Garden borders and beds created with attention to layers. (Taller plants in back stepping down to medium and then shorter plants.) As well as a mix of evergreen and deciduous plants. This has a three-dimensional effect that looks great and also ensures the garden has legs over a longer season.
Every layer matters. Although the middle layer is likely to be the one that draws the attention as it's typically at eye level. This is your moment, your opportunity, to use all of those wonderful plants. Distinguished by loads of colorful blooms or foliage, and those that have stellar textures or forms.
Conventionally speaking, the optimal way to maximize the impact of the middle layer is to use evergreens in the center. Or, in groups depending on the length of your border, and then flank the ends with more evergreens. This ensures you have something green and lush to look at when the deciduous shrubs are done for the season. The rhythm and movement this creates is a never-fail landscaper designer’s trick for building a brilliant border. Of course, this is your garden and a different configuration might work better depending on the plants and the site. The good thing about container-grown plants is that you can lay them out and move them around. Then play until you find what works.
Building a border may seem challenging at the start. However, just applying a bit of design math can turn you into a pro in no time. To help you start, we've assembled a selection of plants that have ideal size and scale for a middle layer. (3′ to 5′ depending on the actual site and dimensions of the border.) We broke them down by groups of zones and then by evergreen and deciduous. If you have a specific challenge or need more advice, please do leave a comment below.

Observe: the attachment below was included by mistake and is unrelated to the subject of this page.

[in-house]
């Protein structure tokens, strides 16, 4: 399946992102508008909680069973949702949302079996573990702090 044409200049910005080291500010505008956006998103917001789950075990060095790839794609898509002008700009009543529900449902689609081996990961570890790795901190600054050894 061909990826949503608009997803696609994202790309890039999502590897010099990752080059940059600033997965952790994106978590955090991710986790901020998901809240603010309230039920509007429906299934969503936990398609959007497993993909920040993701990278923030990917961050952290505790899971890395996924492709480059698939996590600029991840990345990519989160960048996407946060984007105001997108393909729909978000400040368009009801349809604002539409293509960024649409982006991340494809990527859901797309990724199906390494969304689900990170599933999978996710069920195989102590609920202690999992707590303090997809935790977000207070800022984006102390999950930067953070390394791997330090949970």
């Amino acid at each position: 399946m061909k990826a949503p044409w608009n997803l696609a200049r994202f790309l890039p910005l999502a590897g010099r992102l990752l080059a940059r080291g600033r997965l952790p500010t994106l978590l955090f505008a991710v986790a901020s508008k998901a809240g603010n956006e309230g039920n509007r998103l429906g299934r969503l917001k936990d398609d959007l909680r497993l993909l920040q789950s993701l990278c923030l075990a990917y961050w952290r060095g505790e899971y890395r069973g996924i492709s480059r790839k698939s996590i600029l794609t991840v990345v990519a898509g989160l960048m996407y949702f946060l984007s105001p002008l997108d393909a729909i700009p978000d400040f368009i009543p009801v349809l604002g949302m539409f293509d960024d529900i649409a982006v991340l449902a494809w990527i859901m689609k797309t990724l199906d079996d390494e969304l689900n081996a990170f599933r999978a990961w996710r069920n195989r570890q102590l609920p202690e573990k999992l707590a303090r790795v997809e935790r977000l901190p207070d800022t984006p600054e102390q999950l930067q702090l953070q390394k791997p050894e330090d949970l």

- While there are no hard rules, try for one evergreen shrub for every two deciduous shrubs in a border. For example if your border needs 10 middle layer shrubs that would be about 4 evergreens and 6 deciduous.
- Remember that blocks of color and texture bring greater impact to a bed than a jumble in ones and twos.
- If a plant is naturally greater in scale (such as Red Dragon Japanese Maple) one might be enough. For smaller plants, use groups of three or more, depending on the size of the border.
- Make sure to include a mix of textures and leaf sizes- fine, medium, and bold.
A Few Examples of Strong Mid-Layers
Upper Left: Upright rosemary is a beautiful evergreen middle-of-the-border solution where you want strong form and easy care.
Upper Right: Designer Andrew Grossman used blue hydrangeas as the middle layer of this part shade border. Notice how the eyes go straight to it (even without the great container!).
Left: Deborah Silver designed this exciting border using a double row of middle sized plants (switch grass and Hicks Yew). Clipping the yew into a formal, tight hedge was a genius move. It adds contrast to all of those billowing layers.
Deciduous Shrubs for Zones 3 - 5
Evergreen Shrubs for Zones 3 - 5
Compact Mugo Pine
Zone: 2 – 8
Slow growing, handsome conifer displays dark green needles on dense branches. Ideal for tough spots in groups of three. Up to 5′ tall in 10 years. Partial shade to full sun.
Nova Zembla Rhododendron
Zone: 4 – 8
Small, dense, and upright shrub prized for large trusses of showy, bright red flowers. Benefits from protection from winter winds. Up to 5′ tall and wide. Partial sun.
Golden Duchess® Eastern Hemlock
Zone: 4 – 7
Superb dwarf with golden yellow foliage on a low, mounding form. Use as a centerpiece or to flank edges of a border. Up to 4′ tall, 5′ wide. Full shade to partial sun.
Deciduous Shrubs for Zones 6 - 8
Evergreen Shrubs for Zones 6 - 8
Deciduous Shrubs for Zones 9 - 11
Evergreen Shrubs for Zones 9 - 11
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